If the grass is always greener on the other side, it may be because it's a different type of grass. Whether you've moved into a new house and want to know what's growing in your front yard or want to identify grass types in your travels, knowing what traits best identify different grasses will help you out. Typically grasses fall into specific growing zones, and each grass has a slightly different colour, texture and shape to it, which you can use to tell each one apart.
Look at a grass climate zone map and identify which area you live in. LawnGrasses.com and the "Family Circle Articles" section under "Publications" on AccurateBuilding.com both feature climate zone maps with charts indicating which grasses grow in which climates. Make a list of grasses that grow in your zone. This narrows down your list of possible grasses in your lawn. For example, the lower half of Georgia lies in zone 8. Bentgrass, Bluegrass and Zoysia are three common grasses that thrive in this zone.
Identify whether you live in a climate that supports warm- or cool-season grasses, or falls in between. Sites such as STMA.org offer maps of the different warm and cool zones. The Southern half of the United States supports warm-season grasses while the Northern half supports cool-season grasses. The middle area, including Tennessee, Southern California and parts of several other states, is referred to as the transition area and can typically support both grass types. If you live outside the transition area, narrow down your list of possible grasses into warm- or cool-season grass instead of looking up what zone you live in.
Examine your lawn. Note how the grass feels and whether it seems thick or thin. Write down how dense it seems, approximately how wide the average blade of grass is, whether it's a light or dark green colour and what shape the tip of the blade takes. At first glance grass may all look the same, but as you identify different types you'll learn how each has a distinctive shape, colour and texture.
For example, Beachgrass is located all over the eastern half of the United States and in a small region of the Northwest. It takes on a light green appearance and feels coarse to the touch. This grass likes lots of sunlight and cool temperatures. Centipede grass looks similar to Beachgrass, but prefers warm temperatures and can grow in shady areas. It grows only in the lower Southeast part of the U.S. Where you live and the conditions your grass is growing under can help you distinguish between common grasses, such as these two.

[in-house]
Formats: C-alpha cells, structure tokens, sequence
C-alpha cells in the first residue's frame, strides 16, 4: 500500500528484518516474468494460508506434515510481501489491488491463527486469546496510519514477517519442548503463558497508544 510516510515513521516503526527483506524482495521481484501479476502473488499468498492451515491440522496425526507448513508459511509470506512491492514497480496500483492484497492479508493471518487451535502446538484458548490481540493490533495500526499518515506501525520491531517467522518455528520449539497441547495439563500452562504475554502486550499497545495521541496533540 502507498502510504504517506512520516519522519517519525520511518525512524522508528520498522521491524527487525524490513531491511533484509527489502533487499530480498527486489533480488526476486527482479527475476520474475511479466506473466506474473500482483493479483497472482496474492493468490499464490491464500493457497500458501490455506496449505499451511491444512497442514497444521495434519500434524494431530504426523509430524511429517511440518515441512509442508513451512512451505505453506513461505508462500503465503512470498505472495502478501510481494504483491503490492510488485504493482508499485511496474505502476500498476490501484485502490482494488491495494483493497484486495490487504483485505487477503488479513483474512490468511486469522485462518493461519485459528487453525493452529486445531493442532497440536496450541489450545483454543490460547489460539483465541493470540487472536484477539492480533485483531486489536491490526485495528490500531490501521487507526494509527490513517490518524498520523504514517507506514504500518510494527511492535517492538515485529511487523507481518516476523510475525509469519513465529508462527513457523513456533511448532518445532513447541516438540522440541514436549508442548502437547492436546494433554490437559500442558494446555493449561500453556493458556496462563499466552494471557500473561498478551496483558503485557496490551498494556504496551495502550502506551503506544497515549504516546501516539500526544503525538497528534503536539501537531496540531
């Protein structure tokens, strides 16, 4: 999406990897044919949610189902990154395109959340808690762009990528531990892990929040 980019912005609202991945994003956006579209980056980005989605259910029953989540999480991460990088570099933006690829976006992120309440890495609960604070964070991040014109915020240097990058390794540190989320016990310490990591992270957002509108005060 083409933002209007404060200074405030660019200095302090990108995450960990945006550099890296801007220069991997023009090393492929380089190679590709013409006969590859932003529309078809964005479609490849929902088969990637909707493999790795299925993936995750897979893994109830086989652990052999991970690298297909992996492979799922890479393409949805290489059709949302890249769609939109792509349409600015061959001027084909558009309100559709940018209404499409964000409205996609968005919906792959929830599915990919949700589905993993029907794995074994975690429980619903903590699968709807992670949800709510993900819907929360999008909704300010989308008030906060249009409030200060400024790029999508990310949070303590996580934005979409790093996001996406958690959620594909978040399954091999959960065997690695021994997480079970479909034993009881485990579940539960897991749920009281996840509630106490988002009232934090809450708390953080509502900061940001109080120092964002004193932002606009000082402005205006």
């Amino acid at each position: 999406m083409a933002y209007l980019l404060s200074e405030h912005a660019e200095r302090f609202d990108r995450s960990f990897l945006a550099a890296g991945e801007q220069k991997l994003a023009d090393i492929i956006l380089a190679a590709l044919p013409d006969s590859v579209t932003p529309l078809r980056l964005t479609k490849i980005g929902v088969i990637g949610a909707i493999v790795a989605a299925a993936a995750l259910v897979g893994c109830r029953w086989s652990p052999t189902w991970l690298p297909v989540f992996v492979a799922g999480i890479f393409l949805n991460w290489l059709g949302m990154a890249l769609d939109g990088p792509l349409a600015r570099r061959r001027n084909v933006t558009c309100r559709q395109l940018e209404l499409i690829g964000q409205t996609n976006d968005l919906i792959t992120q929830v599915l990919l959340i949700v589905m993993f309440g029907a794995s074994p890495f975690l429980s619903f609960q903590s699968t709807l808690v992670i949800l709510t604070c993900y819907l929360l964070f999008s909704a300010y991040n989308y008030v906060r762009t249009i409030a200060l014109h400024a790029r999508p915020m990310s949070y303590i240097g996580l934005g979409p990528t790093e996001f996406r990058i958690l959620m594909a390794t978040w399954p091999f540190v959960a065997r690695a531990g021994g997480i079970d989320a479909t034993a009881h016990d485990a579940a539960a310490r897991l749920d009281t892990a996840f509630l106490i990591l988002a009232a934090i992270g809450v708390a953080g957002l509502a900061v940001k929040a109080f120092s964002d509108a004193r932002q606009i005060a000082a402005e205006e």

Read the descriptions of the different types of grasses which grow in your zone or area. The Scotts Miracle-Gro Co. features an identification guide on its website at Scotts.com, and books such as "The Lawn Bible" discuss the different climate zones and grasses found there in detail. Mark the grasses that seem like the most likely matches. Compare your list of the grass's characteristics with the list provided by your book or website. Examine the pictures of the different grasses and take a second look at your lawn if you find yourself stuck between two or more choices.
St. Augustinegrass, for example, may appear light green as many other grasses do, but has wide blades with very rounded tips. In contrast, grasses such as Bermuda grass grow in long, wispy strands, and ryegrass features shiny blades and grows in thick clusters in northern parts of the U.S.
Call a lawn maintenance company or the agricultural department at a college in your area and speak to a professional who knows about different grass types. Send a picture of your grass or ask if the person is willing to stop by your home and identify your grass if you cannot determine its type on your own.
When identifying the zone you live in, note that grass climate zones and plant hardiness zones are different. Visit the library and ask the librarian for help if you need to find a book for identifying grasses. If you're stuck between two different grass types, you may have more than one grass species growing in your lawn. See if you notice areas of the lawn that look different from the rest to determine which parts are growing which type of grass.
Tips and warnings
- When identifying the zone you live in, note that grass climate zones and plant hardiness zones are different.
- Visit the library and ask the librarian for help if you need to find a book for identifying grasses.
- If you're stuck between two different grass types, you may have more than one grass species growing in your lawn. See if you notice areas of the lawn that look different from the rest to determine which parts are growing which type of grass.